Large areas of British peat were drained in the 20th Century in an attempt to improve upland agriculture, though many drains are now being blocked often to improve water quality.

“We wanted to know if there are also conservation benefits. Our experiment compared areas with blocked and open drains. We found that not only was peat around the blocked drains wetter, but more crane-flies emerged,” he added.

Author Dr Peter Dennis, from the Centre for Integrated Research in the Rural Environment at Aberystwyth University, said: “Mountain species of crane-flies are adapted to the cold and wet conditions of peatlands. A larger proportion of small, young leatherjackets (the larval stages of the crane-flies) dry out and die if conditions become too warm and dry.”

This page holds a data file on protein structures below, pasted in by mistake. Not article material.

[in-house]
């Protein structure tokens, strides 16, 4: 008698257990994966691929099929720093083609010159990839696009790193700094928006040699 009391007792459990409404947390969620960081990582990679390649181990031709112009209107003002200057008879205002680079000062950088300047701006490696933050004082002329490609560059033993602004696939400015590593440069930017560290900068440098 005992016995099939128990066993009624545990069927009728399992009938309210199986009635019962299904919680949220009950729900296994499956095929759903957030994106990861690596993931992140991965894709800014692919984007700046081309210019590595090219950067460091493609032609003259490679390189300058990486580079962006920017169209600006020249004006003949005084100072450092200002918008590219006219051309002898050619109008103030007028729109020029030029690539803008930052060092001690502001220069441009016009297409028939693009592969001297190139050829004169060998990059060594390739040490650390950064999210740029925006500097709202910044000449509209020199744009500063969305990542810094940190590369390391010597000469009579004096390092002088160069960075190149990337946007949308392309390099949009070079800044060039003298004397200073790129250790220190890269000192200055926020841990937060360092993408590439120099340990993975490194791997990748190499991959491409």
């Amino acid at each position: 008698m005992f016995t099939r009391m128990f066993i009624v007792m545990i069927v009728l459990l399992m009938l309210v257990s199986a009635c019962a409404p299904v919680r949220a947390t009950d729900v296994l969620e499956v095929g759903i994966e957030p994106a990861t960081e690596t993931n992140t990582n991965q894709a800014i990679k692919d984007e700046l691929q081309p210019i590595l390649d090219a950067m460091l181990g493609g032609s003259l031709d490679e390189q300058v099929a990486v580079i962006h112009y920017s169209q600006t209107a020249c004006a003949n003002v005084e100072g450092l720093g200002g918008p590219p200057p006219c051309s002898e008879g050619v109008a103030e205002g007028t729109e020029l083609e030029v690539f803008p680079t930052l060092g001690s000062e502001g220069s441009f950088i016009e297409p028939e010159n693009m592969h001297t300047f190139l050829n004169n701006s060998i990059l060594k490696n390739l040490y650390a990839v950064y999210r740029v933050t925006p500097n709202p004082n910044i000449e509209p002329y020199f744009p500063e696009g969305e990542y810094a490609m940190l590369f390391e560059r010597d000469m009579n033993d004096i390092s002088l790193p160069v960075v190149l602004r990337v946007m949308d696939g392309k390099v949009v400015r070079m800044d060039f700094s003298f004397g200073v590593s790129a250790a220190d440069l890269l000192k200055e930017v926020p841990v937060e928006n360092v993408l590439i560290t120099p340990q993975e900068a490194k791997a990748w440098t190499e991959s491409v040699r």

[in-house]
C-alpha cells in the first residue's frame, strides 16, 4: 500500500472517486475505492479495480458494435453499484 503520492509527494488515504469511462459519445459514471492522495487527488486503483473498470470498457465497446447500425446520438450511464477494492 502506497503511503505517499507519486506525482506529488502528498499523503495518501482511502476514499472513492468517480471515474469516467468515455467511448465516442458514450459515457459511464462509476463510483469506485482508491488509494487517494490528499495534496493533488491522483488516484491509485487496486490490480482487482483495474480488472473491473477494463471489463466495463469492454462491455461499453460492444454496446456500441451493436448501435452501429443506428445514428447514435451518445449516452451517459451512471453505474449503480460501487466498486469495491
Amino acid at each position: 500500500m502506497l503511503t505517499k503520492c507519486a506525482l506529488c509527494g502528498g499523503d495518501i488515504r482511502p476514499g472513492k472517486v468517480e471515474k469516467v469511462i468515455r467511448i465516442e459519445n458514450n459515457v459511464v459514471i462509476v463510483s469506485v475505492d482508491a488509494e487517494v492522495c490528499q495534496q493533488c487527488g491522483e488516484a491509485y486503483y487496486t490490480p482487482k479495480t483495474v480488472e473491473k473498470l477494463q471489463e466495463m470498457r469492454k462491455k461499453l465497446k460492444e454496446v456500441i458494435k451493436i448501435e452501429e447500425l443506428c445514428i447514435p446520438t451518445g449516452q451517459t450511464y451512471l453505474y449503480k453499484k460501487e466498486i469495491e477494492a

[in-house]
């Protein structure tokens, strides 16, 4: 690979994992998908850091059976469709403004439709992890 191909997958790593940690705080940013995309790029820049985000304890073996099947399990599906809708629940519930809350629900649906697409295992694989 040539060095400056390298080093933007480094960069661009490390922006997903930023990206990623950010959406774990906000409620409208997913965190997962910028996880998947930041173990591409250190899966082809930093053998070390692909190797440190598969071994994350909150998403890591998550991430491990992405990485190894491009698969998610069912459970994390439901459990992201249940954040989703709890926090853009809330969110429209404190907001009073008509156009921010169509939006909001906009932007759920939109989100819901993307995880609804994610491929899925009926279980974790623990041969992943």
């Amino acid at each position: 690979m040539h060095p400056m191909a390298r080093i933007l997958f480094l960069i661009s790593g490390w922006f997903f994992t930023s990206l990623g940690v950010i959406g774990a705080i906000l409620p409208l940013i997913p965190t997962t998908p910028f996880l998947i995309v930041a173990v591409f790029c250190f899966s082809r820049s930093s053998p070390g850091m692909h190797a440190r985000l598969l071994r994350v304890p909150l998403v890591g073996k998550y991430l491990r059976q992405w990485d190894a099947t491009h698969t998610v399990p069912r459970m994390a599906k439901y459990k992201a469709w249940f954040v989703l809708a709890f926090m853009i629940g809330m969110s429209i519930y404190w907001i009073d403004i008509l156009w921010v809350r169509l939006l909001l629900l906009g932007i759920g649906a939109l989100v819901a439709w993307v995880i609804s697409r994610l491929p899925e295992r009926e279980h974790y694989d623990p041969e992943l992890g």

Author Chris Thomas, Professor of Conservation Biology at York, added: “Climate change projections show that the British uplands will experience warmer, drier summers. This could be damaging enough to cause crane-fly numbers to crash. If we lose the crane-flies, then the birds that rely on them are likely to decline.

“Peat soils are one of the most important terrestrial stores of carbon. If they become too dry, they will stop accumulating carbon as new peat, and could even become sources of carbon, through erosion or oxidation of the peat. It will be the driest areas, such as those subject to drainage, that will show these problems first. Ensuring that upland peat soils remain wet will be a vital step if we are to conserve our unique upland ecosystems and the vital ecosystem services they provide.”

Dr James Pearce-Higgins, of the British Trust for Ornithology, said: ‘Crane-flies are an important food source for many upland birds, such as Golden Plovers, but are sensitive to hot summer conditions. Golden Plover chicks tend to survive better when there are lots of crane-flies, and therefore Golden Plover populations are vulnerable to future warming.”